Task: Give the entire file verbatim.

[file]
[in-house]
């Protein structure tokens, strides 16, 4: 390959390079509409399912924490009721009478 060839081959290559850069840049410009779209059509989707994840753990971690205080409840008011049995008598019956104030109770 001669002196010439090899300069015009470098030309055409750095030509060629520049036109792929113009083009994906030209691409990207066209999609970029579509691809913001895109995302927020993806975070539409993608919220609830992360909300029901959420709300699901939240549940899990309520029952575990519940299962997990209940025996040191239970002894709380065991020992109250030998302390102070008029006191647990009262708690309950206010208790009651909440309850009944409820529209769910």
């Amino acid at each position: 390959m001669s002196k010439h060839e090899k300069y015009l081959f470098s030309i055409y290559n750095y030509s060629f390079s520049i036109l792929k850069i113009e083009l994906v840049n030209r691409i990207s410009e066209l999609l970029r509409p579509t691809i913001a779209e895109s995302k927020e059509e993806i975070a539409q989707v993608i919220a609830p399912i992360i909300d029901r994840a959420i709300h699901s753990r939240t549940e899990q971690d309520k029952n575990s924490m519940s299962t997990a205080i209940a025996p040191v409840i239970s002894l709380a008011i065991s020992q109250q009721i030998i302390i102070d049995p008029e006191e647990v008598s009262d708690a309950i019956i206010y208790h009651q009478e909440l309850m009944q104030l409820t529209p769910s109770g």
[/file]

[in-house]
């Protein structure tokens, strides 16, 4: 390959390079509409399912924490009721009478 060839081959290559850069840049410009779209059509989707994840753990971690205080409840008011049995008598019956104030109770 001669002196010439090899300069015009470098030309055409750095030509060629520049036109792929113009083009994906030209691409990207066209999609970029579509691809913001895109995302927020993806975070539409993608919220609830992360909300029901959420709300699901939240549940899990309520029952575990519940299962997990209940025996040191239970002894709380065991020992109250030998302390102070008029006191647990009262708690309950206010208790009651909440309850009944409820529209769910």
């Amino acid at each position: 390959m001669s002196k010439h060839e090899k300069y015009l081959f470098s030309i055409y290559n750095y030509s060629f390079s520049i036109l792929k850069i113009e083009l994906v840049n030209r691409i990207s410009e066209l999609l970029r509409p579509t691809i913001a779209e895109s995302k927020e059509e993806i975070a539409q989707v993608i919220a609830p399912i992360i909300d029901r994840a959420i709300h699901s753990r939240t549940e899990q971690d309520k029952n575990s924490m519940s299962t997990a205080i209940a025996p040191v409840i239970s002894l709380a008011i065991s020992q109250q009721i030998i302390i102070d049995p008029e006191e647990v008598s009262d708690a309950i019956i206010y208790h009651q009478e909440l309850m009944q104030l409820t529209p769910s109770g």